Only 8 protest fireworks show

It was supposed to be a happy occasion — but a few of the people not invited to a wedding reception over the weekend did not feel the love.

Island County Sheriff Mike Hawley said a Saturday night fireworks show in Freeland reinforces his decision to halt all fireworks except those scheduled for New Year’s and the Fourth of July.

While the 8 noise complaints received from South Whidbey residents did not reach the volume of calls for previous, out-of-season fireworks shows, they were still more than he thought the sheriff’s office would receive for the highly publicized event.

“I didn’t expect that many,” Hawley said Monday. “Obviously it did cause some problems.”

According to Jan Smith, spokeswoman for the sheriff’s office, one of the most unsettling 911 calls came from a startled resident on Vesel Court in Freeland. The street was the site of a gunshot double murder and suicide in 2002, and Smith said at least one neighbor devastated by the tragedy was alarmed by the loud fireworks they had not known were going to occur.

“I think they’re naturally skittish,” Smith said. “It’s that time of year when fireworks are not expected to be heard.”

She said with the Island County Board of Commissioners unanimously overturned Sheriff Hawley’s denial of the 10-minute fireworks show Sept. 20. Under the terms of the decision was the agreement that the fireworks show would begin around 7:45 p.m. Also agreed was a representative for LeRoy “Mick” Olsen of M.O.C Fireworks would advise Island County 911 dispatchers prior to the display that it was beginning. M.O.C. Fireworks did place an ad in The South Whidbey Record Oct. 6 giving prior notice of the show.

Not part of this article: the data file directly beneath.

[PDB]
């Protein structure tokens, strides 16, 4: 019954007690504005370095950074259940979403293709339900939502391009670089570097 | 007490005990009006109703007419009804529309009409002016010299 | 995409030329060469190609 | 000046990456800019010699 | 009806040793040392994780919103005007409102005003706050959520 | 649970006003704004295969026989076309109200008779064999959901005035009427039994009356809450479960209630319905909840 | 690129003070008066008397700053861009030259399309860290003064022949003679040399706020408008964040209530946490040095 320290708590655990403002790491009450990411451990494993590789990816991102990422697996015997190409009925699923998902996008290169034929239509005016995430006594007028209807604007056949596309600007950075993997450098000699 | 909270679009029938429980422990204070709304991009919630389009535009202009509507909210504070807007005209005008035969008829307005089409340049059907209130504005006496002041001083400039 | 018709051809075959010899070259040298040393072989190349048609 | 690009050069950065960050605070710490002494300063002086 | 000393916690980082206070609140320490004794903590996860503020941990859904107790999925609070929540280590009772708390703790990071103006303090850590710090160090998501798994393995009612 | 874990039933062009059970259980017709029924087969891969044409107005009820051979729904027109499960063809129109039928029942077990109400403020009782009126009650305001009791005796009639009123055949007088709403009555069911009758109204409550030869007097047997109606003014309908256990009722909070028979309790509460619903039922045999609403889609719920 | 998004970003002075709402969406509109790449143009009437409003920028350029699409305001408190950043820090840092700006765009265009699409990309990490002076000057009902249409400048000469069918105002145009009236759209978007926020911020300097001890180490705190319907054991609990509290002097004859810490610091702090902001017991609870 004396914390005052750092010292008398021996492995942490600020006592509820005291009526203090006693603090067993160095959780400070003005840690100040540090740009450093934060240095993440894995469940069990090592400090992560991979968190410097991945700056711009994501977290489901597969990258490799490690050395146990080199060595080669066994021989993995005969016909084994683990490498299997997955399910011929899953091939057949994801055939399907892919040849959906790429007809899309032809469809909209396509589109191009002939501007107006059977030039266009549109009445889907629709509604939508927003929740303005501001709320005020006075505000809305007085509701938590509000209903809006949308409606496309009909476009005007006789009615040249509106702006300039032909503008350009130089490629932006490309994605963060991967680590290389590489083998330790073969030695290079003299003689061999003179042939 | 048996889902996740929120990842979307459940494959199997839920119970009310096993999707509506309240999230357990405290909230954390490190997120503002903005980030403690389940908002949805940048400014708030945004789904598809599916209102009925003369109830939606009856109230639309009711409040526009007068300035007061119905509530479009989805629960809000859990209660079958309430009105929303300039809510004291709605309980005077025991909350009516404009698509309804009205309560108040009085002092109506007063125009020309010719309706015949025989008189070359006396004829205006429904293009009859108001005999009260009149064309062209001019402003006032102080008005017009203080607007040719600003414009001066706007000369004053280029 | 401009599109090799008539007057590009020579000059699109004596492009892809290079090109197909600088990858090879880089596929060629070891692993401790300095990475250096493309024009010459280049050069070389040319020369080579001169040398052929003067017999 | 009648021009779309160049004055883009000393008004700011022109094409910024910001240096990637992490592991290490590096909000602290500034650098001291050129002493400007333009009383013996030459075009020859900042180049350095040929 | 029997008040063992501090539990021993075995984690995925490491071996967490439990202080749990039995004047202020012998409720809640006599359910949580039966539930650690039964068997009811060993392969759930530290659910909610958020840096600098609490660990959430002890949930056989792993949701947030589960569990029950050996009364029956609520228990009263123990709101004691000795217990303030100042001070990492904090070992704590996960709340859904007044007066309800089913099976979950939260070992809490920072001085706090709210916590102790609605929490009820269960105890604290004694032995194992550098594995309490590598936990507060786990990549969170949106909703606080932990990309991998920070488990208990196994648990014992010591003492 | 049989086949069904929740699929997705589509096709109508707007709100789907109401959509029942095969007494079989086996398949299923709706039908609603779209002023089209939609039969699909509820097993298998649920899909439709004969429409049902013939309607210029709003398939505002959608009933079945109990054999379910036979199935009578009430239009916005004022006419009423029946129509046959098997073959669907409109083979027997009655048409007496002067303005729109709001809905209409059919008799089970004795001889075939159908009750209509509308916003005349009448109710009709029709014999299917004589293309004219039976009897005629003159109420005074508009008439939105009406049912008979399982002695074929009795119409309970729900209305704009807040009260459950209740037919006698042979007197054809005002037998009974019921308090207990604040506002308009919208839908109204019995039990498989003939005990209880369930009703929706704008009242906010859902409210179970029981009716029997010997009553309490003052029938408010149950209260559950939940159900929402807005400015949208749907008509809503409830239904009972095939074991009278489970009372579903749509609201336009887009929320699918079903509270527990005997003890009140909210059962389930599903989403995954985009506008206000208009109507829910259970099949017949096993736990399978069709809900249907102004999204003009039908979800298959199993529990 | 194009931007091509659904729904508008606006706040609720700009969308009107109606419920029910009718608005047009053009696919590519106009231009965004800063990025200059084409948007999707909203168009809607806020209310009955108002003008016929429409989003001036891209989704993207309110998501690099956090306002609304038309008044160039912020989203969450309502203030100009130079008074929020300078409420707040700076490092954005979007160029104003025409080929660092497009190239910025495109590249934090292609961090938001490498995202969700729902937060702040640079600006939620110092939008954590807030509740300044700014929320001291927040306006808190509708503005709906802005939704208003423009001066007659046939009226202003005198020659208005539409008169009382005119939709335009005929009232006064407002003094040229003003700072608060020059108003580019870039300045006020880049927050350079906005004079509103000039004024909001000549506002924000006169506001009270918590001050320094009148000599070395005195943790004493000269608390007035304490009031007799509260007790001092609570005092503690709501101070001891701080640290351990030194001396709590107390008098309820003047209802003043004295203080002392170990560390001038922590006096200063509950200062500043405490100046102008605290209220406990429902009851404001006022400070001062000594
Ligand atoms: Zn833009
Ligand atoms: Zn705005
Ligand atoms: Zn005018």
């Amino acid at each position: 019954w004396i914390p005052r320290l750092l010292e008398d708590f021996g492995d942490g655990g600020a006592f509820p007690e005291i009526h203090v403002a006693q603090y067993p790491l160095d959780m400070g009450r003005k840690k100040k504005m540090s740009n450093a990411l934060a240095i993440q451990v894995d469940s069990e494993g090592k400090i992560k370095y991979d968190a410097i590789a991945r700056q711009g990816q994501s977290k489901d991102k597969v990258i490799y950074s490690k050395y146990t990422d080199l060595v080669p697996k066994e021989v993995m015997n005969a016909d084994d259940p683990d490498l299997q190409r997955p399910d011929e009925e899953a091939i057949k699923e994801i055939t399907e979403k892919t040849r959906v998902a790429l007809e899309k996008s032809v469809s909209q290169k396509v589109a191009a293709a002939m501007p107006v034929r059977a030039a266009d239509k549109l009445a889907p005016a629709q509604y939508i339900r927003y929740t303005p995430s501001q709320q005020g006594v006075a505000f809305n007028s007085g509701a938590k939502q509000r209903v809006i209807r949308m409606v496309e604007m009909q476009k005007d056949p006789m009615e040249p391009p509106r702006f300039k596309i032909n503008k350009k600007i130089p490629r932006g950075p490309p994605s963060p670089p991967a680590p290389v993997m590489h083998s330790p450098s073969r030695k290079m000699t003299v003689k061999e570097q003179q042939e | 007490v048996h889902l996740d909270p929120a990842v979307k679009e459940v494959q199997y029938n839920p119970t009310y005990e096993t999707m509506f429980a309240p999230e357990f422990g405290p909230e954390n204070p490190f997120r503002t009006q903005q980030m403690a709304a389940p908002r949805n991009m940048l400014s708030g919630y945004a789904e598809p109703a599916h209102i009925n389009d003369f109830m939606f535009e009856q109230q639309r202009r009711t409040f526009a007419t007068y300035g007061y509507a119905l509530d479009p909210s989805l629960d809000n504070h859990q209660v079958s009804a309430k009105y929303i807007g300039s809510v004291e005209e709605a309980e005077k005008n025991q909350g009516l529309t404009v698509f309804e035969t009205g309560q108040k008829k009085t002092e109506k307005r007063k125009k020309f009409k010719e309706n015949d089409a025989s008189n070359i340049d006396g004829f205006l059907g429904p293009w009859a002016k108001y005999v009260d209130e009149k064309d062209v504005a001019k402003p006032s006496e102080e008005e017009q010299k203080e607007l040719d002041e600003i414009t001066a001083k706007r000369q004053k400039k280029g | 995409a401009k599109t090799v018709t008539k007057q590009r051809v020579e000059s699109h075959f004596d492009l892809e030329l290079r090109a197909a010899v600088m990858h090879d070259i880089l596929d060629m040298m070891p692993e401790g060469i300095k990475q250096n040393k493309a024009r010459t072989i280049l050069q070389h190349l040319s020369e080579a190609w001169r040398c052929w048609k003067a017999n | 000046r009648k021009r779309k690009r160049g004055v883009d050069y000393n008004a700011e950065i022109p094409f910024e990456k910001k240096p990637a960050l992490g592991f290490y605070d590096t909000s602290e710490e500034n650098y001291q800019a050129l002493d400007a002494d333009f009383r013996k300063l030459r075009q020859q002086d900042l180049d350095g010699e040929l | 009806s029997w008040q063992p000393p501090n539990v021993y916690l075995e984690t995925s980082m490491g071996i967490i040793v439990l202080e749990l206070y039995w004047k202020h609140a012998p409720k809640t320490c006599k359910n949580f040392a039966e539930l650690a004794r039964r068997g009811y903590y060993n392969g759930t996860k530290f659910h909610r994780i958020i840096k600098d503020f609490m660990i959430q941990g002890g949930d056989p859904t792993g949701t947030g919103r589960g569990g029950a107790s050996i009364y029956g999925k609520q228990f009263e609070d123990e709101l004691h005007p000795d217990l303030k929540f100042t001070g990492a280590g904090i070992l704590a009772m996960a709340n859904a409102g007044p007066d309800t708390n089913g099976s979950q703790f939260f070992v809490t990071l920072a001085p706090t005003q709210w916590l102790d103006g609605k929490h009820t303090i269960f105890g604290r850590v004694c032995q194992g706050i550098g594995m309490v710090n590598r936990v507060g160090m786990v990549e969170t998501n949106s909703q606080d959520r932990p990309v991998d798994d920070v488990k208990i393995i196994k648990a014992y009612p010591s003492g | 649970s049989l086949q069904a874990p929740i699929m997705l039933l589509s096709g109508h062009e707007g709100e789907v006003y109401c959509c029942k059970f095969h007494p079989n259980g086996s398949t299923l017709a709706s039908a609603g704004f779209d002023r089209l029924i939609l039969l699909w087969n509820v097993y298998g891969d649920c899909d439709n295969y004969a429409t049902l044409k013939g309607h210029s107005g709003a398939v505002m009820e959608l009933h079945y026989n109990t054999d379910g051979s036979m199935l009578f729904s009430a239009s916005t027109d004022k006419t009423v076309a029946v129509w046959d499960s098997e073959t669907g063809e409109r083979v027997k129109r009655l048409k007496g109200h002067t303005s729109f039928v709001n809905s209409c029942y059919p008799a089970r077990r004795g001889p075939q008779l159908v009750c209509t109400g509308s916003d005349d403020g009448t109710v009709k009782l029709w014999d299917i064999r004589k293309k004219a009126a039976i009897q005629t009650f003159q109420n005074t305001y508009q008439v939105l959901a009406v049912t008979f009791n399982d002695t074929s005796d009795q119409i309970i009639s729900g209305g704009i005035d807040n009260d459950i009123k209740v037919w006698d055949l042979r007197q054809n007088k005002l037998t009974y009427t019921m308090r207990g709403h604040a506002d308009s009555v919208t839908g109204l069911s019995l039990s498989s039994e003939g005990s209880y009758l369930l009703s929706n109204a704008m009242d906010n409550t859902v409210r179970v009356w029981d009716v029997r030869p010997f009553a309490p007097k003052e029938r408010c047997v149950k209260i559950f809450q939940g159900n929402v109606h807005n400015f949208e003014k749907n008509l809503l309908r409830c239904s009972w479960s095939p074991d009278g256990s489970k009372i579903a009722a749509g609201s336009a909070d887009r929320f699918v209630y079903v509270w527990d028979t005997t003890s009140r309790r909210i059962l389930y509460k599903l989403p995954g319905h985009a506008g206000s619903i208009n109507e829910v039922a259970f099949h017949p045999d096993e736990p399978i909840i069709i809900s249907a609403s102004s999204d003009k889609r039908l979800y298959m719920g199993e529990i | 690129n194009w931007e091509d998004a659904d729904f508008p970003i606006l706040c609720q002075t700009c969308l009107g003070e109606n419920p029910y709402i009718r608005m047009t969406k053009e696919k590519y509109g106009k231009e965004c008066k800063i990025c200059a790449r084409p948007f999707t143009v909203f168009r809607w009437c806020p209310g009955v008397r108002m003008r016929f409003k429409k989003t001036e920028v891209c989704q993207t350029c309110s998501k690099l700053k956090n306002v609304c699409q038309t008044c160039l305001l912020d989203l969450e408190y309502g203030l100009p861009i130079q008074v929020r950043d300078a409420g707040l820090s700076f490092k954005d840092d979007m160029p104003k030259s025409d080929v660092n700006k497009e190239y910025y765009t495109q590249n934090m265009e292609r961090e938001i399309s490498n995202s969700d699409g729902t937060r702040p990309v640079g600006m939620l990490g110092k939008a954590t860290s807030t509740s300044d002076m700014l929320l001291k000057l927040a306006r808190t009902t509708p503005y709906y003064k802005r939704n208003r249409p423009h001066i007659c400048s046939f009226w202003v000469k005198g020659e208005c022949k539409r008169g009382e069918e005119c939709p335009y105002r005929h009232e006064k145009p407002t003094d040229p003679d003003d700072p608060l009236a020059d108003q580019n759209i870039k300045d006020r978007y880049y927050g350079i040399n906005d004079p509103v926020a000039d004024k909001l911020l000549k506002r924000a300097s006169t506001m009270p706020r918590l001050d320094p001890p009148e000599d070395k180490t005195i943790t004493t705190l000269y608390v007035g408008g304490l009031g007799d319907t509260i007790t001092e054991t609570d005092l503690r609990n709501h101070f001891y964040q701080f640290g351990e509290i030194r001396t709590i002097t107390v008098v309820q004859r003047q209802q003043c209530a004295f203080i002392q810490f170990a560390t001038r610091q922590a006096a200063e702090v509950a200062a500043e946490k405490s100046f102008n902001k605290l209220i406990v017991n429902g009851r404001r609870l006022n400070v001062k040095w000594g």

According to Smith, the show began around 7 p.m. with no warning it was about to start.

Hawley said the calls received cost the Island County Sheriff’s Office more money than it had for M.O.C. Fireworks to apply for the $10 county fireworks application.

According to Smith, in the half an hour surrounding the fireworks display, emergency units were very busy without the additional call load. Emergency units in the county made 82 radio log entries, with 12 other incidents taking place with precedence over the fireworks complaints — including one collision, one malicious mischief complaint, one weapons complaint and one marine incident.

“To me this was a needless impact,” Smith said.

On Tuesday, Olsen said a call had been made to Island County 911 dispatchers 10 to 15 minutes before the show began. He also said his permit for the fireworks allowed him to ignite the firework show between 7 and 8 p.m. He said they began the show at 7:05, and it lasted 8 and a half minutes.

“I haven’t heard one negative thing about it,” he said.

Olsen said about 150 people lined up on the beach near Nichols Brothers Boat Builders to watch the fireworks show.

“We got a roar of approval from them,” he said.

Prior to the event, the county’s three commissioners said the Saturday show would be a test case for allowing out-of-season fireworks. If there were complaints, the commissioners said they might hold public hearings to decide whether a county-wide ordinance is needed to limit the times at which fireworks shows will be allowed.

Kirk Francis, who heard the fireworks from his home in Langley, said he hopes the Saturday fireworks show will prompt a modification of the county’s noise ordinance pertaining to fireworks — which generally allows some types of loud blasts between 7 a.m. and 10 p.m. He said advertising the event did not make the fireworks any quieter and still upset both his family and their pets.

“If it’s a private party, why do we have to go?” he said.

Francis said he is not against fireworks, but opposes the amount of disturbance it creates for area residents, pets and wildlife.

“The issue is the noise,” he said.

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